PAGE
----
Government and private companies’ fleets can be the best way to mass-market EV in Brazil

Second, most respondents consider the electric car as the best technology for the country with ethanol as the second option. Third, they believe the diffusion of the EV could provide new economic activities, such as the battery industry, software industry, as well as new business models to explore CaaS activities. They further think them, society and consumers would benefit most from the expansion of EVs in Brazil. Fourth, they consider that the electric car in Brazil should have a top speed of 120 km/h, and a range of 300 km, and should be able to recharge in less than an hour in public chargers.

Finally, the study pointed out that one feasible route to diffusion of EVs would be if the Brazilian government chooses to expand the electric car into government and private companies’ fleets in which EVs can become economically beneficial and operationally attractive (Costa et al., 2020). 

The study was carried out with the support of the Institute of Transportation Studies of the University of California (UC Davis), USA; Mobility and Automotive Technology Research Center (MOBI) of Vrije Universiteit Brussel, Belgium, and Center for Environmental and Sustainability Research (CENSE) of NOVA University of Lisbon, Portugal and receivedlogistical assistance from ANFAVEA.

The complete study can be accessed HERE.


ANFAVEA 2020. Anuário da Indústria Automobilística Brasileira, Associação Nacional dos Fabricantes de Veículos Automotores, São Paulo, Brazil, retrieved October 7, 2020 at:  

CETESB, 2014. Emissões Veículares no Estado de São Paulo, São Paulo. retrieved October 5, 2019 at:ório-Emissões Veiculares_2014_VERSÃO-DIGITAL.pdf.

Costa, E., Seixas, J., Costa, G., & Turrentine, T. 2017. Interplay between ethanol and electric vehicles as low carbon mobility options for passengers in the municipality of Sao Paulo. International Journal of Sustainable Transportation, 11(7), 518-525.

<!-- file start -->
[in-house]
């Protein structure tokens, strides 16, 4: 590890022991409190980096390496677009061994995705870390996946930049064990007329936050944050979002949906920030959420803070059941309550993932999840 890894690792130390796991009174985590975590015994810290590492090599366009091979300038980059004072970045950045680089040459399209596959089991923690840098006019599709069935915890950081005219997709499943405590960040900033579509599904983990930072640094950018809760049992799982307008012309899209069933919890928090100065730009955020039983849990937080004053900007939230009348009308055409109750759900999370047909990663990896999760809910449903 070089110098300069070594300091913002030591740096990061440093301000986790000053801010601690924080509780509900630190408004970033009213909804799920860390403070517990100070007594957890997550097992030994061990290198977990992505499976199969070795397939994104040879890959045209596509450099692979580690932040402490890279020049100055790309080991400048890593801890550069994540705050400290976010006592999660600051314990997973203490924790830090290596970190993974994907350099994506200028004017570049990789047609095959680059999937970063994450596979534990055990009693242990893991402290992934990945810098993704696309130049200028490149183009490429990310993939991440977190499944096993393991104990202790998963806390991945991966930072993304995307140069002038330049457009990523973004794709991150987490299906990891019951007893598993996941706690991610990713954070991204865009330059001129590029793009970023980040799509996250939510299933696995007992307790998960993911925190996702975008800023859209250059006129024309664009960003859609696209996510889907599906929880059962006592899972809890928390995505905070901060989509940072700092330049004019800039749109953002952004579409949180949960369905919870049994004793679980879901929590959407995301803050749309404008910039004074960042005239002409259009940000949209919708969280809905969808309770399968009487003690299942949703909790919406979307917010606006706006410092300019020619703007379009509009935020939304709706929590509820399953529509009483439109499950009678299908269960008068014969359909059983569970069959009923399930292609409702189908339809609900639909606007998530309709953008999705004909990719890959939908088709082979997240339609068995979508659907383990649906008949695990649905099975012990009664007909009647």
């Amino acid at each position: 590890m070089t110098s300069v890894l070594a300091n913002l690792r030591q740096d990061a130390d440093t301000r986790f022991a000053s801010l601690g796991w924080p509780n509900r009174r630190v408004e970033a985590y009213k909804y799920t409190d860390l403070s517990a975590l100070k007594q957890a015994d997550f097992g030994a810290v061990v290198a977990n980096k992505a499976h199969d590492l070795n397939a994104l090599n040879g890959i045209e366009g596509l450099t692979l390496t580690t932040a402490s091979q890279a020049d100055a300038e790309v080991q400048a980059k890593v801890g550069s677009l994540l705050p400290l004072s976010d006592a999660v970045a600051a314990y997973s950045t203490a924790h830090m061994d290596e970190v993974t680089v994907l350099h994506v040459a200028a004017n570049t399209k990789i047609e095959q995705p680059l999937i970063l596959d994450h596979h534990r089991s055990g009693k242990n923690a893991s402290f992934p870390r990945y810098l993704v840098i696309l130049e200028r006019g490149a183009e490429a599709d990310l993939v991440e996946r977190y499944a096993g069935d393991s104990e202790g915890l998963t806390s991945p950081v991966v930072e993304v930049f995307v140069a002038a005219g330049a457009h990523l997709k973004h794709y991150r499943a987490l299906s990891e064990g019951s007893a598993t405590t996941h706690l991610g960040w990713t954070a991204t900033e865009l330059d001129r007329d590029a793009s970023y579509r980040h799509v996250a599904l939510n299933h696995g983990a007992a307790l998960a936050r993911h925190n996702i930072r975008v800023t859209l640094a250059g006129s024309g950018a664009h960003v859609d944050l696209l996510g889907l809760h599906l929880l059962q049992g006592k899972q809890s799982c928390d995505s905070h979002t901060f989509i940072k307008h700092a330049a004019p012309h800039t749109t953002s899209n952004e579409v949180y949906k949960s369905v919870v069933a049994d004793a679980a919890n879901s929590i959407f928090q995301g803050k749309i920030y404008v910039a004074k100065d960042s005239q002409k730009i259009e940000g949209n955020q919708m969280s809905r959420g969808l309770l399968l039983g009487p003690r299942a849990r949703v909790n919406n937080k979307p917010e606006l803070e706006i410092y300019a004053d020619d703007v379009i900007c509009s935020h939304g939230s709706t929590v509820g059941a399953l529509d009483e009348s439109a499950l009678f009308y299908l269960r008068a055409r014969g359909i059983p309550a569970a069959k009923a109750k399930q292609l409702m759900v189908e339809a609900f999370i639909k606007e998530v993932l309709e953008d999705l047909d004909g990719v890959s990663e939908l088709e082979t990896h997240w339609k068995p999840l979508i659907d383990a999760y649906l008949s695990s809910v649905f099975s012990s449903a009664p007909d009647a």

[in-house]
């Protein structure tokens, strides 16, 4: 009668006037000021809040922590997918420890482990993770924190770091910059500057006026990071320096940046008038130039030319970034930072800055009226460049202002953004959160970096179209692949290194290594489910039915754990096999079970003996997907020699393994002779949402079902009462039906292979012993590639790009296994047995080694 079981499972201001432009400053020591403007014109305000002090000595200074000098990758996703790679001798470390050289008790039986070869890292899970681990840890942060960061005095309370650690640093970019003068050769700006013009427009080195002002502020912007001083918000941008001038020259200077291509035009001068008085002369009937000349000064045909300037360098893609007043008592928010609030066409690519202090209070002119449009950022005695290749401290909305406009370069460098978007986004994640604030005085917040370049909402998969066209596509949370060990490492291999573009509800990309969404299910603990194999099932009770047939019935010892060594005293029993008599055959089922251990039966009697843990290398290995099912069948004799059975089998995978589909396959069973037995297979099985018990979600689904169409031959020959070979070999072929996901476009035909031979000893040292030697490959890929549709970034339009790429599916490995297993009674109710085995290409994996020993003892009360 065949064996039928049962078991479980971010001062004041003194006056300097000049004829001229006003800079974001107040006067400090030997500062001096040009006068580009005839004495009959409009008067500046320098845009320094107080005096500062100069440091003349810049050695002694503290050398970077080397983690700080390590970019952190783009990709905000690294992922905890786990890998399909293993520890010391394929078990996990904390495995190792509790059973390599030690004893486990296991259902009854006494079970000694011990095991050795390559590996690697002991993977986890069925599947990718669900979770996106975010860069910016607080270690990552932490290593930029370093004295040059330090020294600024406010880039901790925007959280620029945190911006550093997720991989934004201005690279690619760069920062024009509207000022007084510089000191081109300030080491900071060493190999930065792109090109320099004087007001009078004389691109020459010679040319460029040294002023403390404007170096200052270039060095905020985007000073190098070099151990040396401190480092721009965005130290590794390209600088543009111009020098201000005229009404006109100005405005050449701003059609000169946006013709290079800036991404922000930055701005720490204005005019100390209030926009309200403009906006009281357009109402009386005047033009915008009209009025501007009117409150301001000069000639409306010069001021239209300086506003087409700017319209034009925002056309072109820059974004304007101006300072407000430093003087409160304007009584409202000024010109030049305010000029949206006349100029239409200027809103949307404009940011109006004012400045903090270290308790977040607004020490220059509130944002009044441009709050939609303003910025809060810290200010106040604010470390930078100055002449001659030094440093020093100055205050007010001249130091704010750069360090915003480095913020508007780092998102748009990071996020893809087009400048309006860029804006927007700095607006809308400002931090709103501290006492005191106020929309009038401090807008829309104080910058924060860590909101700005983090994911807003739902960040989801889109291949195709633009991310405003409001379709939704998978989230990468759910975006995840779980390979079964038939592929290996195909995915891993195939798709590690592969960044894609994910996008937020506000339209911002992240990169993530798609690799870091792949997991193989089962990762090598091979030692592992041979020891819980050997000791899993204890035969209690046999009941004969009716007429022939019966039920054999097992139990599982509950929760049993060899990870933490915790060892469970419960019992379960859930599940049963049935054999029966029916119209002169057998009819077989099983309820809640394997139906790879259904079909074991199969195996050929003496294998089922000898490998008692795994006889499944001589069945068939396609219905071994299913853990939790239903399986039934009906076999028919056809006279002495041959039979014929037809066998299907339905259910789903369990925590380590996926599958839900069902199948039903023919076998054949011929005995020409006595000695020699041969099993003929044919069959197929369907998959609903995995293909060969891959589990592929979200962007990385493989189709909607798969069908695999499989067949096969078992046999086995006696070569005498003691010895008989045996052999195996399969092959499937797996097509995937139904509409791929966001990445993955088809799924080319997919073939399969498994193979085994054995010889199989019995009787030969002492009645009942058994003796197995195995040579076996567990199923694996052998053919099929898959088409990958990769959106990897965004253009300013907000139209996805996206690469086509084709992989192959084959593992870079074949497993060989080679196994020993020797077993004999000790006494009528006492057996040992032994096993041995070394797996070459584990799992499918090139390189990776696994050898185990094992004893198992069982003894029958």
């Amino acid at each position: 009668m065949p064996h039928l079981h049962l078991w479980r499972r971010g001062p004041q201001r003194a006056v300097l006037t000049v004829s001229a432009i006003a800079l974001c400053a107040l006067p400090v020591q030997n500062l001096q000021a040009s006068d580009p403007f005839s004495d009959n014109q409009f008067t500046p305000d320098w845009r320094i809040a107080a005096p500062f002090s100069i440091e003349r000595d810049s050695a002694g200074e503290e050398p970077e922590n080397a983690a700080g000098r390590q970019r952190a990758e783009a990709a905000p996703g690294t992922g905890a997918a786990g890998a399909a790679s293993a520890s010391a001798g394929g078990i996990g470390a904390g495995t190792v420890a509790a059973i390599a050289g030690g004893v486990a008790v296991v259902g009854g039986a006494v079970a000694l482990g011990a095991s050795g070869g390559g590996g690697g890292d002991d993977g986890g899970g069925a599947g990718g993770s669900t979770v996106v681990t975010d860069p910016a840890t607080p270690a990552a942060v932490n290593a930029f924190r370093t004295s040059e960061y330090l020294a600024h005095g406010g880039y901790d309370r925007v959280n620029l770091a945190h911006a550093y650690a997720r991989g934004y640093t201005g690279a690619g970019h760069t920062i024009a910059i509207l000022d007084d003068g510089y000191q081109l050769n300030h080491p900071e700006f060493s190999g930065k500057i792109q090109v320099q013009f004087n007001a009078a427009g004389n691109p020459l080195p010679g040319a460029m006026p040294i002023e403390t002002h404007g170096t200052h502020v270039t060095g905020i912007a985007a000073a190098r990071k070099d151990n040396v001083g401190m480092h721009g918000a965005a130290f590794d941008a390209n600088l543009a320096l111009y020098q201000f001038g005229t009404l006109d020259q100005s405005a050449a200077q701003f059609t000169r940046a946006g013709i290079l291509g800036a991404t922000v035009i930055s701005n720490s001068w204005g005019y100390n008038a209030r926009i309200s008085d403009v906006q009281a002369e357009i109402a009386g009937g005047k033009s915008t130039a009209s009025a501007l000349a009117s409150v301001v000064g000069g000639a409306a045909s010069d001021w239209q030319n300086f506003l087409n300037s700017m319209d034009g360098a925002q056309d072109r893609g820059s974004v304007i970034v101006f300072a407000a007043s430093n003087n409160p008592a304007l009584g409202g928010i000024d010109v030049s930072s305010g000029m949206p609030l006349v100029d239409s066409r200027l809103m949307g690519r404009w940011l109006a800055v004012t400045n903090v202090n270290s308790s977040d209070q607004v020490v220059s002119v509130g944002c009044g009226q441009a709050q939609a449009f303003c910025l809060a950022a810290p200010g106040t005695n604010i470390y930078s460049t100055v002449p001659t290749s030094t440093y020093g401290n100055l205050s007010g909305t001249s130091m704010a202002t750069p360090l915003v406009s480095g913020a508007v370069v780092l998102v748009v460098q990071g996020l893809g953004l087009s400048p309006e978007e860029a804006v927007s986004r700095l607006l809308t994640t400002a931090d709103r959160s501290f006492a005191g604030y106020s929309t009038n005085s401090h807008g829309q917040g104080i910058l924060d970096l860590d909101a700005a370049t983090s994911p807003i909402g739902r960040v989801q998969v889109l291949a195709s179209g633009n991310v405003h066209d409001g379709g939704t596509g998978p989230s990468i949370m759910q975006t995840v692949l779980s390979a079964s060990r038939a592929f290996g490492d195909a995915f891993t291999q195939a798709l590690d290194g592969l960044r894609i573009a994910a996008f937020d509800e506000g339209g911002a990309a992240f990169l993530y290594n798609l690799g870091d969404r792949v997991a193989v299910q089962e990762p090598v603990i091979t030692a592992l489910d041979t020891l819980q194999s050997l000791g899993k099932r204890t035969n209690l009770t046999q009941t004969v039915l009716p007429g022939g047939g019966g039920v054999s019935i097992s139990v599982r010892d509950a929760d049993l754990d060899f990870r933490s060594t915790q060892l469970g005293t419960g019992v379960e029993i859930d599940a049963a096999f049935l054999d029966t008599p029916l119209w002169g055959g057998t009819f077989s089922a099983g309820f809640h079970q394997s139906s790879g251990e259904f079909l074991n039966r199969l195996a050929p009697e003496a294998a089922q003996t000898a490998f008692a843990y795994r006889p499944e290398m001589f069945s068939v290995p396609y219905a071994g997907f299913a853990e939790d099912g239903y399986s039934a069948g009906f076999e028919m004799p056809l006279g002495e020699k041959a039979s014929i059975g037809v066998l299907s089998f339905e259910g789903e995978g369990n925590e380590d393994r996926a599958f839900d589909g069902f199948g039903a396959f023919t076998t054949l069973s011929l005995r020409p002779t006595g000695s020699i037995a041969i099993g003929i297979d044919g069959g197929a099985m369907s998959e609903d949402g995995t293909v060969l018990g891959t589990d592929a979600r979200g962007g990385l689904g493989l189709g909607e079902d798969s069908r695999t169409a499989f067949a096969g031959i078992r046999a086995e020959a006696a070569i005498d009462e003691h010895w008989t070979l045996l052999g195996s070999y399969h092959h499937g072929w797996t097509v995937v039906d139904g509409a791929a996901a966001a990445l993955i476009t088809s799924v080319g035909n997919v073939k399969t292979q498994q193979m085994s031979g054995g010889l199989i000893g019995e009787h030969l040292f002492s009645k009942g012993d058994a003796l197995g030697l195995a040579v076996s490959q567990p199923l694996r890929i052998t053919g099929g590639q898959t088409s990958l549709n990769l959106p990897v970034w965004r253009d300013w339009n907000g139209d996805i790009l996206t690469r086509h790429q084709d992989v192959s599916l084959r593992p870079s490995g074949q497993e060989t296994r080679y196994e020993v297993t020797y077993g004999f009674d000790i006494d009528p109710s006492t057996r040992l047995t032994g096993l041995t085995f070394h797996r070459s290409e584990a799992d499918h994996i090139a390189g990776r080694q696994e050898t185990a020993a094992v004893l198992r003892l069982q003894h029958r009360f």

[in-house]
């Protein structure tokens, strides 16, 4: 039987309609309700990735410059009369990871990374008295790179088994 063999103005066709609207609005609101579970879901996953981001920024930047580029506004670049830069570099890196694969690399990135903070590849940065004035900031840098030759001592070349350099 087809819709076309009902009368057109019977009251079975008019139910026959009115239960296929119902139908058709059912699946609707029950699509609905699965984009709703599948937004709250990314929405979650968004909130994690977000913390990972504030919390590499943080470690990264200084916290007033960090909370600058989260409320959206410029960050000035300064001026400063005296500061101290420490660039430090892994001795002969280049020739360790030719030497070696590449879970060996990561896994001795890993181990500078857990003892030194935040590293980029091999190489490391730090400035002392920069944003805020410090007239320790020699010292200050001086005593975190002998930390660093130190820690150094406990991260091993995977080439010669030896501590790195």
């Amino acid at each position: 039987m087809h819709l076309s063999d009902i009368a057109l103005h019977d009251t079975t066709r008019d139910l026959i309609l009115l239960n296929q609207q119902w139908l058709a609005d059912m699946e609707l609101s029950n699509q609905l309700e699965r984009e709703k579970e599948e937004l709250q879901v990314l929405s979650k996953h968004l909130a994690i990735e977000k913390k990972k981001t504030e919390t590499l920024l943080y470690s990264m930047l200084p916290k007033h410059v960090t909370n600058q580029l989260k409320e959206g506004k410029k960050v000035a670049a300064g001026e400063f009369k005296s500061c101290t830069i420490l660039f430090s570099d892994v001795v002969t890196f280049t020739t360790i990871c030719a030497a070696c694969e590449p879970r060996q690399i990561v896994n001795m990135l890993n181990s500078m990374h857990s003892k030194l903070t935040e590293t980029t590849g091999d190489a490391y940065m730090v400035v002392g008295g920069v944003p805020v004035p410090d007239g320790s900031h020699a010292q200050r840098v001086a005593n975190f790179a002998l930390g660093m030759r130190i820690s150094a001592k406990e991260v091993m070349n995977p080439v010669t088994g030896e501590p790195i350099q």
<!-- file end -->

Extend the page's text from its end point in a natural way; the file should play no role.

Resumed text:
Costa, J. E. G. 2019. Mass introduction of electric passenger vehicles in Brazil: impact assessment on energy use, climate mitigation and on charging infrastructure needs for several case studies.

Costa, E., Horta, A., Correia, A., Seixas, J., Costa, G., & Sperling, D. (2020). Diffusion of electric vehicles in Brazil from the stakeholders' perspective. International Journal of Sustainable Transportation, 1-14.

EPE, 2015. Balanço Energético Nacional. Ano Base 2014, Brasília. retrieved October 5, 2020 at:

EPE, 2018. Cenários de Oferta de Etanol e Demanda de Ciclo Otto 2018-2030, retrieved October 5, 2020 at:

Filoso, S., Carmo, J. B. do Mardegan, S. F., Lins, S. R. M., Gomes, T. F., & Martinelli, L. A. 2015. Reassessing the environmental impacts of sug- arcane ethanol production in Brazil to help meet sustainability goals. Renewable and Sustainable Energy Reviews, 52, 1847–1856.

Gauder, M., Graeff-H€onninger, S., & Claupein, W. 2011. The impact of a growing bioethanol industry on food production in Brazil. Applied Energy, 88 (3), 672–679.

Geels, F.W. et al., 2017. The socio-technical dynamics of low-carbon transitions. Joule, 1(3), pp.463–479.

IEA 2020, Global EV Outlook 2020, IEA, Paris Retrieved October 5, 2020 at:

OICA, 2020. International Organization of Motor Vehicle Manufacturers, France. Retrieved October 5, 2020 at:

Scalise, J. et al., 2018. Three benefits of electric vehicles, and how to unlock them. World Economic Forum. retrieved October 5, 2019 at:

Sovacool, B.K. & Hirsh, R.F., 2009. Beyond batteries: An examination of the benefits and barriers to plug-in hybrid electric vehicles (PHEVs) and a vehicle-to-grid (V2G) transition. Energy Policy, 37(3), pp.1095–1103.

Steinhilber, S., Wells, P. & Thankappan, S., 2013. Socio-technical inertia: Understanding the barriers to electric vehicles. Energy policy, 60, pp.531–539.

Please sign in or register for FREE

If you are a registered user on Research Communities by Springer Nature, please sign in